Here are the meanings of the fields in this section of the swagger.yml file:

This section is part of the global configuration information:

  1. swagger: tells Connexion what version of the Swagger API is being used
  2. info: begins a new ‘scope’ of information about the API being built
  3. description: a user defined description of what the API provides or is about. This is in the Connexion generated UI system
  4. version: a user defined version value for the API
  5. title: a user defined title included in the Connexion generated UI system
  6. consumes: tells Connexion what MIME type is expected by the API.
  7. produces: tells Connexion what content type is expected by the caller of the API.
  8. basePath: "/api" defines the root of the API, kind of like a namespace the REST API will come from.

This section begins the configuration of the API URL endpoint paths:

  1. paths: defines the section of the configuration containing all of the API REST endpoints.
  2. /people: defines one path of your URL endpoint.
  3. get: defines the HTTP method this URL endpoint will respond to. Together with the previous definitions, this creates the GET /api/people URL endpoint.

This section begins the configuration of the single /api/people URL endpoint:

  1. operationId: "" defines the Python import path/function that will respond to an HTTP GET /api/people request. The "" portion can go as deep as you need to in order to connect a function to the HTTP request. Something like "<package_name>.<package_name>.<package_name>.<function_name>" would work just as well. You’ll create this shortly.
  2. tags: defines a grouping for the UI interface. All the CRUD methods you’ll define for the people endpoint will share this tag definition.
  3. summary defines the UI interface display text for this endpoint.
  4. description: defines what the UI interface will display for implementation notes.

This section defines the section of the configuration of a successful response from the URL endpoint:

  1. response: defines the beginning of the expected response section.
  2. 200: defines the section for a successful response, HTTP status code 200.
  3. description: defines the UI interface display text for a response of 200.
  4. schema: defines the response as a schema, or structure.
  5. type: defines the structure of the schema as an array.
  6. items: starts the definition of the items in the array.
  7. properties: defines the items in the array as objects having key/value pairs.
  8. fname: defines the first key of the object.
  9. type: defines the value associated with fname as a string.
  10. lname: defines the second key of the object.
  11. type: defines the value associated with lname as a string.
  12. timestamp: defines the third key of the object.
  13. type: defines the value associated with timestamp as a string.

Handler for People Endpoint

In the swagger.yml file, you configured Connexion with the operationId value to call the people module and the read function within the module when the API gets an HTTP request for GET /api/people. This means a module must exist and contain a read() function. Here is the module you will create:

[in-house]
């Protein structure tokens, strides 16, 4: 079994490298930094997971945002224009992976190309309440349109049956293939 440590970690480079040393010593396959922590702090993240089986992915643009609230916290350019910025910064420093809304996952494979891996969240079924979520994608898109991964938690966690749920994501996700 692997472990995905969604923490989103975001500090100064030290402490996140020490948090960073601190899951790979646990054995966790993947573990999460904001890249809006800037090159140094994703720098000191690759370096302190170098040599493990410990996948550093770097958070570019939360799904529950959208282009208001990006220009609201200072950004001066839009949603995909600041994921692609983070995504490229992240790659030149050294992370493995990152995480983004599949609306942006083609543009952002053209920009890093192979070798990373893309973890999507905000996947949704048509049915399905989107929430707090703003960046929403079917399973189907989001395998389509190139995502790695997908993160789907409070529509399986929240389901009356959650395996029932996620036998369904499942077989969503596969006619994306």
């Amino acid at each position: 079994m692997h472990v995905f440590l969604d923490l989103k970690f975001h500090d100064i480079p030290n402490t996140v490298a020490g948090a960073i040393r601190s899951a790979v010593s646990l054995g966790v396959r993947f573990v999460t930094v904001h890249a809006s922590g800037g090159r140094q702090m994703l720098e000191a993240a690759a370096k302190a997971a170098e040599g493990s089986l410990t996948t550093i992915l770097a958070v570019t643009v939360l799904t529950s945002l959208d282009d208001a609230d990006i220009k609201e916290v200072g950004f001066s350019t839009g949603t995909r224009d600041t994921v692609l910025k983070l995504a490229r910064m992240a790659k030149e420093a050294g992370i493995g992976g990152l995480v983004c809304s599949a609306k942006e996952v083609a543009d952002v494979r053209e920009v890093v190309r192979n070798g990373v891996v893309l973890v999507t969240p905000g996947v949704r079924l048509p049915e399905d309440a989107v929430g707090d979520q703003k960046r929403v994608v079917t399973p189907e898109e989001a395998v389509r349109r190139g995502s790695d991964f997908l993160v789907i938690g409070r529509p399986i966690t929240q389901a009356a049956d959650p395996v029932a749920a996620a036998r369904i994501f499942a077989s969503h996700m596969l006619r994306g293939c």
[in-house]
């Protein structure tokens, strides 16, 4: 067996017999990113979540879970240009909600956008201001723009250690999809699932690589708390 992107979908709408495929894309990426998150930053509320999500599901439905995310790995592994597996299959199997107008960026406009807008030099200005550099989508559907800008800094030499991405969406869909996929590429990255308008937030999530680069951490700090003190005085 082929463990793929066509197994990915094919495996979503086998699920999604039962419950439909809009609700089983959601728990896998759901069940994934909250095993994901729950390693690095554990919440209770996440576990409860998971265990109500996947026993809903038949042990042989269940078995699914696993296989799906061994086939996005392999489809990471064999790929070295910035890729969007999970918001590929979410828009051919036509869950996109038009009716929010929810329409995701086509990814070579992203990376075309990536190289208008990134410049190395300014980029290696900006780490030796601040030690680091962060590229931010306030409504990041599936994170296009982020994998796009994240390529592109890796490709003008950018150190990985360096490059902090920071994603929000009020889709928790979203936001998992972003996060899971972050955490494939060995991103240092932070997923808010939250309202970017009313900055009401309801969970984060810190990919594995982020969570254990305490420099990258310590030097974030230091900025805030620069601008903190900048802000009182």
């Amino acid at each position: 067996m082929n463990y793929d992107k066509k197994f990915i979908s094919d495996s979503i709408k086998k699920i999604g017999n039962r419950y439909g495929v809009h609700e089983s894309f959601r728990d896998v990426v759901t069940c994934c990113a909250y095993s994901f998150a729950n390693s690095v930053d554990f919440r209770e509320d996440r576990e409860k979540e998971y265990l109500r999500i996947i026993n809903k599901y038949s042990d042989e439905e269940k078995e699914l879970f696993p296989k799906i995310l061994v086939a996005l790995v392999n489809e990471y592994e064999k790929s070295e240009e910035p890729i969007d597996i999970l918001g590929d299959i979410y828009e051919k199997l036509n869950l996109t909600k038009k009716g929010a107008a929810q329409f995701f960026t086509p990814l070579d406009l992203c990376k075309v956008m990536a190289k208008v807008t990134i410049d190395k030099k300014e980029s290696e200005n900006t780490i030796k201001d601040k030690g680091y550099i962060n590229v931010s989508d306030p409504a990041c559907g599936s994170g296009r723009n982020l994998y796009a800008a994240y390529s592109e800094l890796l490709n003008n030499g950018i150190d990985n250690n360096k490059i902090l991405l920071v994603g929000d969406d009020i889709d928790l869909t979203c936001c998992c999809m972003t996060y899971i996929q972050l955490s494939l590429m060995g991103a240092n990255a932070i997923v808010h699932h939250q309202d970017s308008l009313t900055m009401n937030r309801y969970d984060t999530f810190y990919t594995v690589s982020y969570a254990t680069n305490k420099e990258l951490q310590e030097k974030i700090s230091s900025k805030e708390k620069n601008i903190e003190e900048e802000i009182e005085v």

from datetime import datetime

def get_timestamp():
    return"%Y-%m-%d %H:%M:%S"))

# Data to serve with our API
    "Farrell": {
        "fname": "Doug",
        "lname": "Farrell",
        "timestamp": get_timestamp()
    "Brockman": {
        "fname": "Kent",
        "lname": "Brockman",
        "timestamp": get_timestamp()
    "Easter": {
        "fname": "Bunny",
        "lname": "Easter",
        "timestamp": get_timestamp()

# Create a handler for our read (GET) people
def read():
    This function responds to a request for /api/people
    with the complete lists of people

    :return:        sorted list of people
    # Create the list of people from our data
    return [PEOPLE[key] for key in sorted(PEOPLE.keys())]

In this code, you’ve created a helper function called get_timestamp() that generates a string representation of the current timestamp. This is used to create your in-memory structure and modify the data when you start modifying it with the API.

You then created the PEOPLE dictionary data structure, which is a simple names database, keyed on the last name. This is a module variable, so its state persists between REST API calls. In a real application, the PEOPLE data would exist in a database, file, or network resource, something that persists the data beyond running/stopping the web application.

Then you created the read() function. This is called when an HTTP request to GET /api/people is received by the server. The return value of this function is converted to a JSON string (recall the produces: definition in the swagger.yml file). The read() function you created builds and returns a list of people sorted by last name.

Running your server code and navigating in a browser to localhost:5000/api/people will display the list of people on screen:

    "fname": "Kent",
    "lname": "Brockman",
    "timestamp": "2018-05-10 18:12:42"
    "fname": "Bunny",
    "lname": "Easter",
    "timestamp": "2018-05-10 18:12:42"
    "fname": "Doug",
    "lname": "Farrell",
    "timestamp": "2018-05-10 18:12:42"

Congratulations, you’ve created a nice API and are on your way to building out a complete one!

The Swagger UI

Now you have a simple web API running with a single URL endpoint. At this point, it would be reasonable to think, “configuring this with the swagger.yml file was cool and all, but what did it get me?”